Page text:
Lot 10
  • 10


4,500,000 - 6,500,000 USD
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  • Jasper Johns
  • Flags
  • signed, dated '65-'66, and numbered 2340B on the reverse
  • watercolor and pencil on handmade paper
  • 30 1/8 by 22 1/8 in. 76.5 by 56.2 cm.


The artist
Betty Asher, Los Angeles (acquired from the above in 1971)
Michael Asher, Los Angeles (thence by descent in 1994) 
By descent from the above to the Michael Asher Foundation in 2013


New York, The Metropolitan Museum of Art, New York Painting and Sculpture: 1940-1970 by Henry Geldzahler, October 1969 - February 1970, no. 168 (as Study for Flags) (text)
Washington D.C., National Gallery of Art; Basel, Kunstmuseum; London, Hayward Gallery; and New York, Whitney Museum of American Art, The Drawings of Jasper Johns, May 1990 - April 1991, pp. 106-107, illustrated in color


David Shapiro, Jasper Johns: Drawings 1954-1984, New York, 1984, p. 134, no. 78, illustrated in color
Christopher Finch, Twentieth-Century Watercolors, New York, 1988, p. 270
Exh. Cat., London, Anthony d'Offay Gallery, Jasper Johns Flags 1955-1994, 1996, p. 79, LC D 10 (text) 

Catalogue Note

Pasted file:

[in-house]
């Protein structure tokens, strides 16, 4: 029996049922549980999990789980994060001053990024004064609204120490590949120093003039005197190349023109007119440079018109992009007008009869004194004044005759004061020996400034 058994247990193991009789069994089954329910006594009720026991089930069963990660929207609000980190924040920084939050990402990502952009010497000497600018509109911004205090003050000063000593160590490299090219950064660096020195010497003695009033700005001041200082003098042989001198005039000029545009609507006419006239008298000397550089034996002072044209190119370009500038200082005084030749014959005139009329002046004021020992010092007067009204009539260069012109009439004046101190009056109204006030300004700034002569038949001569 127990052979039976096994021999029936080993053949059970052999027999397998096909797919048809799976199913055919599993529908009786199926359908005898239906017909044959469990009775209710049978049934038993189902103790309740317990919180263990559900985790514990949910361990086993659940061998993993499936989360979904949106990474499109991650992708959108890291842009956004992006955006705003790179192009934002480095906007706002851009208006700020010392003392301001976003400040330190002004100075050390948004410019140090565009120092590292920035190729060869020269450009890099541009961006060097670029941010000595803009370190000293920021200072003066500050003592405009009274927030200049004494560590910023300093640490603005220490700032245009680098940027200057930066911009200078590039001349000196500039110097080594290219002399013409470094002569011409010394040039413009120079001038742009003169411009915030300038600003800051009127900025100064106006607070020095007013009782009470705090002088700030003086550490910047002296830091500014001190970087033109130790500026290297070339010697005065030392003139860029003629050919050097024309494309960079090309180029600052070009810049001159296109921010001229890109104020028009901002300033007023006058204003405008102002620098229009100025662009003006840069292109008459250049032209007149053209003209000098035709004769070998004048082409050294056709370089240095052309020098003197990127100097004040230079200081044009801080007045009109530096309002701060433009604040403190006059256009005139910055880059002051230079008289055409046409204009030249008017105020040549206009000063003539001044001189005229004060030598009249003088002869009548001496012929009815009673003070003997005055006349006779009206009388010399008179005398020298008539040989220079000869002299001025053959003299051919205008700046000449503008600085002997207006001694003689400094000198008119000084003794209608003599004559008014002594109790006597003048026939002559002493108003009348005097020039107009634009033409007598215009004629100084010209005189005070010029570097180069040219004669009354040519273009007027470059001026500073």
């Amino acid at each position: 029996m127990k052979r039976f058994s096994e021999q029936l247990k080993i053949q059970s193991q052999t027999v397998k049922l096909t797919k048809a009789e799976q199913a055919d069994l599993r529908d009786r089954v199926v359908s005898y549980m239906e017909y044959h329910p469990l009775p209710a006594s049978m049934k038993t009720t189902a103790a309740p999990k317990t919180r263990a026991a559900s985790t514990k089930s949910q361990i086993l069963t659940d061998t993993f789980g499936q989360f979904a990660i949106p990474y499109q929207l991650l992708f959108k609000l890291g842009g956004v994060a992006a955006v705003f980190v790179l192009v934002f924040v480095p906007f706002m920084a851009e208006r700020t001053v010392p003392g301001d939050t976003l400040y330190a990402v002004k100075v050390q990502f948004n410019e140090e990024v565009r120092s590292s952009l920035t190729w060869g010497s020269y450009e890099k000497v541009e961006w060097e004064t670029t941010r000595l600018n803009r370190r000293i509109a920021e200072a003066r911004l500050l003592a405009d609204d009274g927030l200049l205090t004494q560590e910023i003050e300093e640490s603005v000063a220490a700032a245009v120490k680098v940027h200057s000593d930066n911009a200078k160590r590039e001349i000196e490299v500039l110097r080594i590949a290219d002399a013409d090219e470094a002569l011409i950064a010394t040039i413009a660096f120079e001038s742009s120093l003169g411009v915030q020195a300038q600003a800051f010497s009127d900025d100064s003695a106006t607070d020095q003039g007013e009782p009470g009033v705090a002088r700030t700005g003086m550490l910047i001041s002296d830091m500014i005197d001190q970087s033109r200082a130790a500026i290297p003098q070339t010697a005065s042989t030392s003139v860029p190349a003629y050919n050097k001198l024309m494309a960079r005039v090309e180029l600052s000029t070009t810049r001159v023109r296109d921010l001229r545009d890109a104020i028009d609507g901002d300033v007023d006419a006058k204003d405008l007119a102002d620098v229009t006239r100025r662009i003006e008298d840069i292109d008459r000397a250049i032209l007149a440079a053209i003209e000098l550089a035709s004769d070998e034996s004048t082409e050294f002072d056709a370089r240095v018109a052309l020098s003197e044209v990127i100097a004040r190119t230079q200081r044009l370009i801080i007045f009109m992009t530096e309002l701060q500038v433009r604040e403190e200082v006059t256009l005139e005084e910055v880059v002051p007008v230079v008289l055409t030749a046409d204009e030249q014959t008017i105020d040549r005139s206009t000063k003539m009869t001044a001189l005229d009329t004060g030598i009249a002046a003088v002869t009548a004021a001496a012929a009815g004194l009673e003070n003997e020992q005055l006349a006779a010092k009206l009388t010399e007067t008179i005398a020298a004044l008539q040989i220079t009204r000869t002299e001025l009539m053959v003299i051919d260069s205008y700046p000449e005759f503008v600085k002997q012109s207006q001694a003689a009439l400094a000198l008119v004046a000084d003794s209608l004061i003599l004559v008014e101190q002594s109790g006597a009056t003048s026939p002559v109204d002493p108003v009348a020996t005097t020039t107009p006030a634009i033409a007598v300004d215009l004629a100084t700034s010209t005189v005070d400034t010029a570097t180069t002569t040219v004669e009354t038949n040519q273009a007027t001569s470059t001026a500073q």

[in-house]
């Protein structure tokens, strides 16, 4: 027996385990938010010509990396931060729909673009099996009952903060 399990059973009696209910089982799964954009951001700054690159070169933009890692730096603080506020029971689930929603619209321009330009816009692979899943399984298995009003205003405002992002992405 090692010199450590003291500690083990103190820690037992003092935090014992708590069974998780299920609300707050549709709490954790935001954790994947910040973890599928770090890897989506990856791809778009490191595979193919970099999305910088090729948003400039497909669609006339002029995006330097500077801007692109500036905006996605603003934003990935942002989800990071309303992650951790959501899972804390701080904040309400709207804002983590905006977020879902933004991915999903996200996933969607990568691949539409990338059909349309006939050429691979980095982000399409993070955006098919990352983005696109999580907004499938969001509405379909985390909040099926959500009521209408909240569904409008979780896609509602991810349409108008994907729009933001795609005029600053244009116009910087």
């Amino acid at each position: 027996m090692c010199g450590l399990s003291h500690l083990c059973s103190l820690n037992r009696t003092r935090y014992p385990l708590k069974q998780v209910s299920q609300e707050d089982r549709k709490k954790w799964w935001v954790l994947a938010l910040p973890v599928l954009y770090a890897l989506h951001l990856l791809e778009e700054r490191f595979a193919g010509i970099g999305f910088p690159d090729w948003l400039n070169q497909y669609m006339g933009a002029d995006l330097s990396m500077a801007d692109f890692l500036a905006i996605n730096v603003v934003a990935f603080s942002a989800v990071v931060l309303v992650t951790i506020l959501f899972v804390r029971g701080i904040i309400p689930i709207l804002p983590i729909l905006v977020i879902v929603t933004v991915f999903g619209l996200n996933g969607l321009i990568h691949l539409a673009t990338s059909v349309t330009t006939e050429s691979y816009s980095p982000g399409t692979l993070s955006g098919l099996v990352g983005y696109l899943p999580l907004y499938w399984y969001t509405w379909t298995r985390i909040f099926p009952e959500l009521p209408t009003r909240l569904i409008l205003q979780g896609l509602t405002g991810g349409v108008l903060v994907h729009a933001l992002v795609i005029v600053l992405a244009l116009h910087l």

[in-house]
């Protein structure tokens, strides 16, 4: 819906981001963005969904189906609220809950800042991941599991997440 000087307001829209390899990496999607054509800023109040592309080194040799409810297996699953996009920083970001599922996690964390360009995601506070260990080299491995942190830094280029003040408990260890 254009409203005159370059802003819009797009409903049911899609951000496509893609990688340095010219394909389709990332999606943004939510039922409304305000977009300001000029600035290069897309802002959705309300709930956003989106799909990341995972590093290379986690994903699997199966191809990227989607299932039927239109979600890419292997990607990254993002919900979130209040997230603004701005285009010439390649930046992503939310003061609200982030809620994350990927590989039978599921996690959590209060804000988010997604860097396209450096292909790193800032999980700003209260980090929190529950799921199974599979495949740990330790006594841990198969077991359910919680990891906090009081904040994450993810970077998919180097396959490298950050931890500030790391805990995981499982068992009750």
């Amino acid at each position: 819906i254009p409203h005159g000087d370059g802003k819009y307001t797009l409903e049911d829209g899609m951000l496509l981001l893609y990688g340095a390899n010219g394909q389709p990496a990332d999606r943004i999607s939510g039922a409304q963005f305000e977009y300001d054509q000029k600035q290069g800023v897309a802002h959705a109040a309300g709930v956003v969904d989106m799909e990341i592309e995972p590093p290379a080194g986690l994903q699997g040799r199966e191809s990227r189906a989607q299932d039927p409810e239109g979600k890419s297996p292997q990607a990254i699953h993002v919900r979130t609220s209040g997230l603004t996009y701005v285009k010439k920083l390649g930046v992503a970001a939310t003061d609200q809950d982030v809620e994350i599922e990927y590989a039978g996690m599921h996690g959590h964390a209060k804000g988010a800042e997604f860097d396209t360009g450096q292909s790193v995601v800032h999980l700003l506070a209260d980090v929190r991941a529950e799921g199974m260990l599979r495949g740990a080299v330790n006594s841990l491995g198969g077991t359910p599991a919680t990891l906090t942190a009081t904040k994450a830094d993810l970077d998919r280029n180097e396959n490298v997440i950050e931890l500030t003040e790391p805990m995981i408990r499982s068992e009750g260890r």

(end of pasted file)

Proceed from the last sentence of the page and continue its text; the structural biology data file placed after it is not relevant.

Indisputably amongst the most iconic art historical motifs of the 20th century, the predetermined format of the American flag as it was first conceived by the arist in 1950, featuring 48 stars and 13 stripes, became the most compelling and celebrated vehicle through which Jasper Johns would explore his ceaseless fascination with image and representation. Executed in 1965-66, the impressively scaled Flags emerges from the earliest decades of Johns’ exhaustive exploration into the eponymous motif, and is one of only a very small number of large works on paper featuring the flag, others of which reside in esteemed collections such as the Menil Collection, Houston, and the Victoria and Albert Museum, London. Brilliantly rendered in watercolor and graphite on handmade paper, Flags reveals Johns’ inquisitive propensity to examine the same image through a diversity of mediums. Here, Johns challenges the viewer to explore the limits of representation: the two stacked flags together constitute an optical illusion in which the mind subconsciously sumperimposes red, white and blue – the complementary colors to green, black, and orange – on to the grayscale flag, thus rendering it the “American flag.” Bearing a nearly identical compositional format to the renowned painting also entitled Flags from 1965, which resides in the collection of the artist and has been on long-term loan to the Walker Art Center since 1988, the present watercolor actually postdates the larger oil paint on canvas composition, rendering it the ultimate realization and crystallization of this visionary pictorial motif. Both the oil painting and the present work were preceded by a sketch from 1964 in which Johns tested whether a similar optical response could be achieved by a fragmentary version of the flag image. The present work is further distinguished by its pristine provenance and exceptional exhibition history, having remained in the esteemed Asher family collection since first acquired in 1971; in that time, the present work has been displayed at numerous prestigious institutions around the world, including the Metropolitan Museum of Art, New York, the National Gallery of Art, Washington D.C., Kunstmuseum, Basel, and the Whitney Museum of American Art, New York, amongst others. Included amongst these, Flags was chosen for inclusion in Henry Geldzahler’s legendary exhibition Painting and Sculpture: 1940-1970 at the Metropolitan Museum of Art in 1969, as well as Johns’ historic retrospective of his drawings at the National Gallery of Art in Washington D.C. in 1990.Unlike the output of his Abstract Expressionist contemporaries, who embraced intuition and spontaneity, Johns’ corpus reveals a prescribed and premeditated approach. Exemplifying the intellectual rigor and deadpan literalism that distinguish Johns’ celebrated artistic practice, the present work synthesizes a number of the conceptual explorations which Johns would continue to rework for the following decade. In Flags, Johns achieves with great invention and uncanny intellect a taut ambiguity: what we see is both a flag and a drawing of a flag, destabilizing the traditional border between a thing and the representation of a thing. With astounding ingenuity and layered complexity, Johns expresses his unrelenting skepticism about art – not only its ability to effectively represent a vivid, illusionistic view of the world, but also its capacity to faithfully communicate an artist’s ideas and emotions. Rendered with a gestural fluidity characteristic of the watercolor medium, Flags carefully maintains the delineation of individual brushstrokes and dutifully obeys the meticulous borders of the predetermined flag format. Indeed, despite the unforgiving nature of watercolor and its propensity to saturate paper, Johns achieves the precision of each discrete stroke, just as he does with his oil and encaustic on canvas paintings, demonstrating his incredible technical mastery. Flags juxtaposes impersonal motifs with expressive brushwork, insisting upon the physicality of each stroke and the intimacy of the work on paper format, and ultimately laying bare the unreliability of either abstraction or representation.